I have an open-source project, which I would like to commercially license to various types of businesses.

xGPL licenses do not work for me since they don't allow any conditional addenda.

What I'm seeking to achieve is:

  • require commercial licensing for businesses
  • allow use and changes under some OSS license for individuals
  • allow free use (same as above) to specific business branches on individual selection basis (e.g. educational institutions).

I'm really confused about how to achieve this and don't violate the terms of the OSS part of license at the same time.

Edit: I'm looking for an existing free license, which doesn't explicitly forbid dual licensing like GPL family does.

  • 5
    If the license does not permit use for business, it's not an open source license under any commonly accepted definition of the word. Not even if you exempt some kinds of business. To quote a common definition from memory, open source licenses don't discriminate based on use case. There are of course licenses that only allow non-commercial use, but they're not open source or free as in free speech.
    – user7043
    May 25, 2014 at 13:37
  • 2
    You seem not to understand that the copyright holder (that's you, if you wrote the software) is not beholden to any license terms on the software. You could release your own software under ten different licenses simultaneously and allow users to choose which particular license they want to receive it under. A license says "the copyright holder graciously allows you to have this software under these terms..." but that doesn't apply to you because you are the copyright holder and automatically have full rights to distribute it under any terms.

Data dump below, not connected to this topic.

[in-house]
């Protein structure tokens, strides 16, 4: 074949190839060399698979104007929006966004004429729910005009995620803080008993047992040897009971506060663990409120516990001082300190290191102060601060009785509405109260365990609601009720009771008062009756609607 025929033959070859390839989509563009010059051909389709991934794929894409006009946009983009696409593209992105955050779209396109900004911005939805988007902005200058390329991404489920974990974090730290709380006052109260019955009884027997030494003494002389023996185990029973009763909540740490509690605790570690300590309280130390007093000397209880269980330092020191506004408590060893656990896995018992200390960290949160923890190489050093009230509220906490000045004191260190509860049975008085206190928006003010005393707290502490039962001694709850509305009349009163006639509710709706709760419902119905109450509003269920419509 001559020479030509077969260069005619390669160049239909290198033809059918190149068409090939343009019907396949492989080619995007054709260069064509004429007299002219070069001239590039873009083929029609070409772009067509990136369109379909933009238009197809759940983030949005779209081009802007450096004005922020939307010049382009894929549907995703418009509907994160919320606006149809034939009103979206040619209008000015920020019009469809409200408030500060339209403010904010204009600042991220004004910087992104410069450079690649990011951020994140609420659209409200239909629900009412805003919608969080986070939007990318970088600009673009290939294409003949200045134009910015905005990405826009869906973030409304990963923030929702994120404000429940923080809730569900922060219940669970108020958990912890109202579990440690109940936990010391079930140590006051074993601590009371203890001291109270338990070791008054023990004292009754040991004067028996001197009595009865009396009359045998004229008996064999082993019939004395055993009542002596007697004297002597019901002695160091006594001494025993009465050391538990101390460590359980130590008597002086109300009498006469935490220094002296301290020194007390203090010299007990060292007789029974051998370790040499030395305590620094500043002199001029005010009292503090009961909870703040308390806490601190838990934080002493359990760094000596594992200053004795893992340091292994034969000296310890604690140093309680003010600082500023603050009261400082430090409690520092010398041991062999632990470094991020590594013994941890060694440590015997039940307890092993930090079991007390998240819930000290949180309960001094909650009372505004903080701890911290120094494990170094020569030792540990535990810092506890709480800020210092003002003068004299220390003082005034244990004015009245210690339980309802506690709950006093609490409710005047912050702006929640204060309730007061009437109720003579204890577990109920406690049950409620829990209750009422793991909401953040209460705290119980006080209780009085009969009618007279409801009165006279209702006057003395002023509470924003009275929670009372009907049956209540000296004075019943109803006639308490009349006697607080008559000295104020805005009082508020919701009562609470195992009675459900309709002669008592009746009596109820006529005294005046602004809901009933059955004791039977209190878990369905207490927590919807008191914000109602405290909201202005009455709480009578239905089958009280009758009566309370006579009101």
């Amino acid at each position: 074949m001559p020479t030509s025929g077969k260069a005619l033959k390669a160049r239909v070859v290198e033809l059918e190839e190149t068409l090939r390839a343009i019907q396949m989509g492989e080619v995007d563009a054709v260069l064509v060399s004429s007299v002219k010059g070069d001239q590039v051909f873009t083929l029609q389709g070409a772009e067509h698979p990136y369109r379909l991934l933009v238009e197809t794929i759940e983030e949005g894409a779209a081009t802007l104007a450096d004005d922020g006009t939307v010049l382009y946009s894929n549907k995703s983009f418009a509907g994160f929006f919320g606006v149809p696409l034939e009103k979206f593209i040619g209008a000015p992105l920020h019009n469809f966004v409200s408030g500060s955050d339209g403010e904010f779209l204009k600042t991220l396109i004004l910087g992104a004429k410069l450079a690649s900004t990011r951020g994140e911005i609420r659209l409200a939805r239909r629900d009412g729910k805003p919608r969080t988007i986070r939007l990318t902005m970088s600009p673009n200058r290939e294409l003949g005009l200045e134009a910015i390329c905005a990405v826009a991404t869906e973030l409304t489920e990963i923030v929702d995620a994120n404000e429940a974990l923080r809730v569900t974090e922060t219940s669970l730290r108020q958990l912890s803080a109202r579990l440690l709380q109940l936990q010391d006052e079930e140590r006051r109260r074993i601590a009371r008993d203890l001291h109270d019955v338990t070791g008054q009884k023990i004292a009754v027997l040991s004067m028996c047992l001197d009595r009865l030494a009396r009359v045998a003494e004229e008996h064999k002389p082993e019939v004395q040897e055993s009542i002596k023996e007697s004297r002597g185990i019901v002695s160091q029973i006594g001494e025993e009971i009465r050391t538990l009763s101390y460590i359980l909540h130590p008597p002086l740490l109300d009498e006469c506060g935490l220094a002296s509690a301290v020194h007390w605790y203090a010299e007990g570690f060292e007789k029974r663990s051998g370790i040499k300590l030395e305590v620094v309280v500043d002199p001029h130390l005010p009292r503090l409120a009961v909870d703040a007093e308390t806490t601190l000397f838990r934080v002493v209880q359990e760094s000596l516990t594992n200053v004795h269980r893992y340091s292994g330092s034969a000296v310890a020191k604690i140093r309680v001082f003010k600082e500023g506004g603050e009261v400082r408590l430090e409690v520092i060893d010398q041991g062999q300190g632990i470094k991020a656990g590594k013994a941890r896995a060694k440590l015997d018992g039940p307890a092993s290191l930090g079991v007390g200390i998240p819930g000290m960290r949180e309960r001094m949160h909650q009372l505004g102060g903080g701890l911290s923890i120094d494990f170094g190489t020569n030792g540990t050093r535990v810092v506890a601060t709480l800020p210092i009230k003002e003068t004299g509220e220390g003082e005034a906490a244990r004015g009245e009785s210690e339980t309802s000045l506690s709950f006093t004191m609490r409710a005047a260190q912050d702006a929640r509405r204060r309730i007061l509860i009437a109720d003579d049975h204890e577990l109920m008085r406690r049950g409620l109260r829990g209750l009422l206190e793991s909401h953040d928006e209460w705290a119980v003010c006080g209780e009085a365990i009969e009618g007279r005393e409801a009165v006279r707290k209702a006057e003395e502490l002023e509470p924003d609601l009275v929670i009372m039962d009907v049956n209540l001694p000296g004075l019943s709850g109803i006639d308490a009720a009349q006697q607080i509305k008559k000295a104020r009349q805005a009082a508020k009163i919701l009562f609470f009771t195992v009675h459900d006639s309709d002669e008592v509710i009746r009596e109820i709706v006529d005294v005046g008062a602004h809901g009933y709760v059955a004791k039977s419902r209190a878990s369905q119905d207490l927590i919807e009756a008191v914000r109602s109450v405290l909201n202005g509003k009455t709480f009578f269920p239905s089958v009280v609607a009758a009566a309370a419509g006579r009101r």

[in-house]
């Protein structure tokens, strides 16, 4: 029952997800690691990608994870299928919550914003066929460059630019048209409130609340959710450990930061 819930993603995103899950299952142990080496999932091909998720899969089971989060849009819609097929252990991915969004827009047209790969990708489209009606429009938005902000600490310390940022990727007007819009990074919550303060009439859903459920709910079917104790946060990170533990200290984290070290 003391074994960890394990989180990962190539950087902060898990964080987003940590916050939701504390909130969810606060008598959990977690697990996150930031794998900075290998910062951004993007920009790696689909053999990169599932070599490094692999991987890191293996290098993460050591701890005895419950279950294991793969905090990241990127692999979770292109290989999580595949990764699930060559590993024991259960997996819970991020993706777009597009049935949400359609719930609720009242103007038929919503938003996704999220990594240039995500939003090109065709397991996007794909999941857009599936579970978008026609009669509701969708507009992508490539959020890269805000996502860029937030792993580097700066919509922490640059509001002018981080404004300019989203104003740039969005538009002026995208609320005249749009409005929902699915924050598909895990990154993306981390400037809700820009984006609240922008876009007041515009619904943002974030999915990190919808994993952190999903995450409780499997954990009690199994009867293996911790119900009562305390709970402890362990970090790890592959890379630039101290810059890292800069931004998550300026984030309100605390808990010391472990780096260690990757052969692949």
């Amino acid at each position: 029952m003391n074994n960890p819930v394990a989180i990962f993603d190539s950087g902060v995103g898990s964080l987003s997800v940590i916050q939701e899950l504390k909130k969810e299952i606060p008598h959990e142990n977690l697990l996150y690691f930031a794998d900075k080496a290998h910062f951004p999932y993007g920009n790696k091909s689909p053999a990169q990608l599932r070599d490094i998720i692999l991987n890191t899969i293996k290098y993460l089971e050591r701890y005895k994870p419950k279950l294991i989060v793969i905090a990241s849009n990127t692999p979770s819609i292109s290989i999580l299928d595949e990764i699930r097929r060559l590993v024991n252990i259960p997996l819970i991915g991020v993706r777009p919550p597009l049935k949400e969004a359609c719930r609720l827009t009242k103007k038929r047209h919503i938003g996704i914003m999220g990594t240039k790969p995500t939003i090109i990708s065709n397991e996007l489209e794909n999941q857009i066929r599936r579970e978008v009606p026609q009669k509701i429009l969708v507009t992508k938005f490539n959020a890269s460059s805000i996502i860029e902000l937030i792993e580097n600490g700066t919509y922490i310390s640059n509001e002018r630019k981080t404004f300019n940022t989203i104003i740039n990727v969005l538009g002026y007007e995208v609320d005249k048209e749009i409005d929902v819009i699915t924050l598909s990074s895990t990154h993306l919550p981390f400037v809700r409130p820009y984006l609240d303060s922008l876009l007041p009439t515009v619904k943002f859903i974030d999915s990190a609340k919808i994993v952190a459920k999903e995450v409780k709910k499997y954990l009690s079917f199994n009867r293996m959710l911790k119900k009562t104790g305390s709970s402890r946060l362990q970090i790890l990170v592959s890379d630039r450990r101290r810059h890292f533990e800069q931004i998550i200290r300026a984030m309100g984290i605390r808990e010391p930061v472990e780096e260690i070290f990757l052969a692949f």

– apsillers
    May 25, 2014 at 15:03
  • @apsillers please see Edit in the question May 25, 2014 at 17:34
  • @Hardex How does the GPL forbid dual licensing? As far as I know, it doesn't.
    – user7043
    May 25, 2014 at 18:46
  • @delnan GPL section 7 basically renders any additional requirements that are outside the GPL itself void. May 25, 2014 at 21:05

1 Answer 1


If you are the copyright holder of the code, then you can provide the sources to different clients using different licenses. These licenses don't even need to be compatible with each other.

The common mode of dual licensing is that you provide two or more licensing options:

  • a (L)GPL (or other copyleft) license for open source projects. The copyleft nature of the GPL ensures that it can't be used for closed-source projects (which most commercial ones still are).
  • one or more commercial licenses for use in commercial/closed-source projects. You can vary the fee and license restrictions in any way you like (so a separate license for educational institutions is a possibility).

The thing to watch out for in dual-licensed projects is that you don't blindly accept contributions on your open source version.
Unless you get the copyright on contributions assigned to you, you can't move those contributions over from the open version to the commercially licensed versions, because you would be bound by the GPL license under which the contribution is made.
If the copyright has been assigned to you, then you are free to use the code as you see fit.

Using an open source license that allows sub-licensing means that anyone who gets a copy of your code can legally use it in a closed source project as well.
There are no open-source licenses that prohibit commercial use of the code, as that goes against the ideas behind open source code.

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